Another class of alternative adaptor, the β‐arrestins, mediates the internalization of most G‐protein‐coupled receptors (GPCRs) through physically linking agonist‐activated, phosphorylated receptors, AP2 and clathrin. Other proposed cargo‐specific adaptors include AP180/CALM, HIP1/Hip1R and epsin, which have recently been shown to mediate the internalization of synaptobrevin, glutamate receptors and ubiquitinated proteins, respectively. Some of these proposed adaptors have additional roles in the regulation of CCV formation. One example is epsin, a protein known to induce membrane curvature through binding to PIP2 in combination with clathrin polymerization. Another example is Hip1R, which is a protein that interacts with both clathrin and F‐actin and seems to be crucial for the proper association between the endocytic machinery and the actin cytoskeleton. Hip1R binds to actin through a talin homology domain located at the C‐terminus of the protein. Through the use of a limited proteolysis approach, T. Brett (St Louis, MO, USA) has identified a 200‐amino‐acid domain in Hip1R, termed THATCH (talin–HIP1/HIP1R–actin‐tethering C‐terminal homology), which binds to F‐actin. The crystal structure of the THATCH domain revealed a five‐helix bundle with a unique topology that contains the F‐actin‐binding core. In addition, Brodsky presented evidence that Hip1R interacts with clathrin light chains and that this interaction is mediated by a 22‐residue sequence, which is conserved in all light chains and which contains several negative charges known to regulate clathrin polymerization. Moreover, the preference of Hip1R to bind to light chains that are associated with clathrin heavy chains versus free light chains suggests that Hip1R could help to overcome the inhibitory effect of light chains, thus inducing clathrin assembly.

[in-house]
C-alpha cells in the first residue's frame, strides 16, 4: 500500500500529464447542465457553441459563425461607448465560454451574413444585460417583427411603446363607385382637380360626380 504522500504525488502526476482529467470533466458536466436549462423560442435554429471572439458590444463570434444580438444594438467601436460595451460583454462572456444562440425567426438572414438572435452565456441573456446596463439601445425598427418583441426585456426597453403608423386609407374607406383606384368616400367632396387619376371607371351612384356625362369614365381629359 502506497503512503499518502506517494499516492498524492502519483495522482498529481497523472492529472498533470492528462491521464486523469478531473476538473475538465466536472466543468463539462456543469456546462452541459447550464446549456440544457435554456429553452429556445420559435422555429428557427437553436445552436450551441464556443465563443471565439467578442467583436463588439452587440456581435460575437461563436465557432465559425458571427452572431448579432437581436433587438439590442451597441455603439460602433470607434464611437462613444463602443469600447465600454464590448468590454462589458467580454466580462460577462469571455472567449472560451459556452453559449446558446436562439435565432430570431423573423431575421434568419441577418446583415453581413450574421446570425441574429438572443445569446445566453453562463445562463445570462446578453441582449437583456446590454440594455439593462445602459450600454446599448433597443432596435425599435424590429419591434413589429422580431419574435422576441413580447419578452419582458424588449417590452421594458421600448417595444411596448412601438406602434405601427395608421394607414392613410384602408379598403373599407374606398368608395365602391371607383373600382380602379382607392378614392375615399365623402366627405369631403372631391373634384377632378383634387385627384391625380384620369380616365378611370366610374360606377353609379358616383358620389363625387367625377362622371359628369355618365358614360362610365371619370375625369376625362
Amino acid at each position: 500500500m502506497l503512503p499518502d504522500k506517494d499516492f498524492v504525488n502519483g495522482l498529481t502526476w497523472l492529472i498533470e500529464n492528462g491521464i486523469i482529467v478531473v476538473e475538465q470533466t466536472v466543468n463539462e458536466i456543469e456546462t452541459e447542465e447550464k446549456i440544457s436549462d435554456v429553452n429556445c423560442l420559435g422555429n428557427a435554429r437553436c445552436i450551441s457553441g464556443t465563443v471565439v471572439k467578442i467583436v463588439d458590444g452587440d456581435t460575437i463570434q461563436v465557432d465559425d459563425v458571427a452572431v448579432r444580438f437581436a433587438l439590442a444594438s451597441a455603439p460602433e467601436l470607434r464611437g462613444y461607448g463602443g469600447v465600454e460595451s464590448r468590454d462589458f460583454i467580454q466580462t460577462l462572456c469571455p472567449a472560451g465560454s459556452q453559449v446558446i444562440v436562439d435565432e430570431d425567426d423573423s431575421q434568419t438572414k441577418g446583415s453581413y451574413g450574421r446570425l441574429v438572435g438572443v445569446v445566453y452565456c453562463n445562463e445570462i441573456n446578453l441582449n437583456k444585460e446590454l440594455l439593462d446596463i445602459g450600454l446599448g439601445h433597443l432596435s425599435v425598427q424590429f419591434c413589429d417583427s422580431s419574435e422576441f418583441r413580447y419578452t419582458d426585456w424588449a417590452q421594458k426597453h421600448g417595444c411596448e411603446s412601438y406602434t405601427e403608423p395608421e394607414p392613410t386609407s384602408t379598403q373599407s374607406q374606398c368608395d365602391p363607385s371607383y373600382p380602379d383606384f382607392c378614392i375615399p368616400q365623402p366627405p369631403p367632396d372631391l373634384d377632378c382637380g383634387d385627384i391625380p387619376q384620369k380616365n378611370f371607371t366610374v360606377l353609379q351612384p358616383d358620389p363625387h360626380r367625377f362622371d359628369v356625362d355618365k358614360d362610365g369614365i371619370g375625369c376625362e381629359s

New roles for accessory proteins in CCV formation
In addition to the components described above, a large complement of regulatory proteins has been implicated in the temporal and spatial coordination of endocytosis from the cell surface.
V. Haucke (Göttingen, Germany) presented evidence that stonin 2, a protein that contains two Eps 15‐binding NPF motifs and a μ‐homology domain, is recruited to axonal vesicle clusters and that this localization is mediated by an interaction between the μ‐homology domain and synaptotagmin 1. In addition, WVXF motifs in stonin 2 are capable of associating with the AP2 α‐adaptin ear domain and the tyrosine‐sorting motif‐binding pocket of μ2. These data might suggest a regulatory role for stonin 2 in AP2 function (Walther et al, 2004).
Members of the dynamin family are high‐molecular‐mass GTPases that associate with the ‘necks’ of coated pits and promote vesicle scission. All dynamins contain an N‐terminal GTPase domain, a pleckstrin‐homology domain implicated in binding to PIP2 and a GTPase effector domain that is involved in oligomerization and self‐assembly, and increases the GTPase activity of dynamin by 50‐ to 100‐fold. The C‐terminal region of dynamin contains a proline‐rich region that interacts with the Src homology 3 domains of several proteins, such as amphiphysin, endophilin and actin‐binding proteins. J. Hinshaw (Bethesda, MD, USA) reported on the conformational changes she could observe in dynamin following the addition of GTP using cryo‐electron microscopy and 3D‐image processing techniques. The transition from a non‐constricted to a constricted state was accompanied by a change from a straight to a zigzag pattern for the GTPase effector domain/middle region of dynamin. Hinshaw suggested that this conformational change reveals a strong interaction between the GTPase effector domain and the GTPase domain from a neighbouring dimer and indicates that dynamin can act as a force‐generating ‘constrictase’ (Chen et al, 2004).
Amphiphysins are regulatory proteins known to interact with clathrin, AP2, dynamin and synaptojanin. The most conserved feature between different amphiphysins is the BAR domain (Bin/Amphiphysin/Rvs) located at the N‐terminus. H. McMahon (Cambridge, UK) presented the crystal structure of the amphiphysin BAR domain from Drosophila melanogaster (Peter et al, 2004). This module dimerizes to form an elongated ‘banana‐shaped’ structure. Each BAR monomer is a coiled‐coil comprised of three long, kinked α‐helices that form a six‐helix bundle around the dimer interface. The intersection of the monomers and the kinks in helices 2 and 3 induce a strong curvature in the BAR dimer. In addition, the dimer's concave surface has several positively charged patches that might mediate the interaction with lipids. This suggests that the BAR domain binds to highly curved, negatively charged membranes.